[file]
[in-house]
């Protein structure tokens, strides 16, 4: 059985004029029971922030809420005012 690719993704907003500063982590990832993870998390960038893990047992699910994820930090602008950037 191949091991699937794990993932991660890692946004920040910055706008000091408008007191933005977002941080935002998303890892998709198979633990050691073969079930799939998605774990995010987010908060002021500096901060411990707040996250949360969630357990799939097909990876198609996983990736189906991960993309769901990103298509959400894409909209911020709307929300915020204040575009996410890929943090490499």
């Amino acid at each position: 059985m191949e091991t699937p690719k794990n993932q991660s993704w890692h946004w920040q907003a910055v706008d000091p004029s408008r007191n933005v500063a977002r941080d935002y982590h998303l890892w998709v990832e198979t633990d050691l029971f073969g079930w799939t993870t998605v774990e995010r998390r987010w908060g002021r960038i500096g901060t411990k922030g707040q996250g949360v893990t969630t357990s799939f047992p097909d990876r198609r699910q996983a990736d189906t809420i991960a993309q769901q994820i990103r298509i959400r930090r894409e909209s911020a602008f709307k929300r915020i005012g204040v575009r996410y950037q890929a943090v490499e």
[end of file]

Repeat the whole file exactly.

[in-house]
């Protein structure tokens, strides 16, 4: 059985004029029971922030809420005012 690719993704907003500063982590990832993870998390960038893990047992699910994820930090602008950037 191949091991699937794990993932991660890692946004920040910055706008000091408008007191933005977002941080935002998303890892998709198979633990050691073969079930799939998605774990995010987010908060002021500096901060411990707040996250949360969630357990799939097909990876198609996983990736189906991960993309769901990103298509959400894409909209911020709307929300915020204040575009996410890929943090490499």
């Amino acid at each position: 059985m191949e091991t699937p690719k794990n993932q991660s993704w890692h946004w920040q907003a910055v706008d000091p004029s408008r007191n933005v500063a977002r941080d935002y982590h998303l890892w998709v990832e198979t633990d050691l029971f073969g079930w799939t993870t998605v774990e995010r998390r987010w908060g002021r960038i500096g901060t411990k922030g707040q996250g949360v893990t969630t357990s799939f047992p097909d990876r198609r699910q996983a990736d189906t809420i991960a993309q769901q994820i990103r298509i959400r930090r894409e909209s911020a602008f709307k929300r915020i005012g204040v575009r996410y950037q890929a943090v490499e």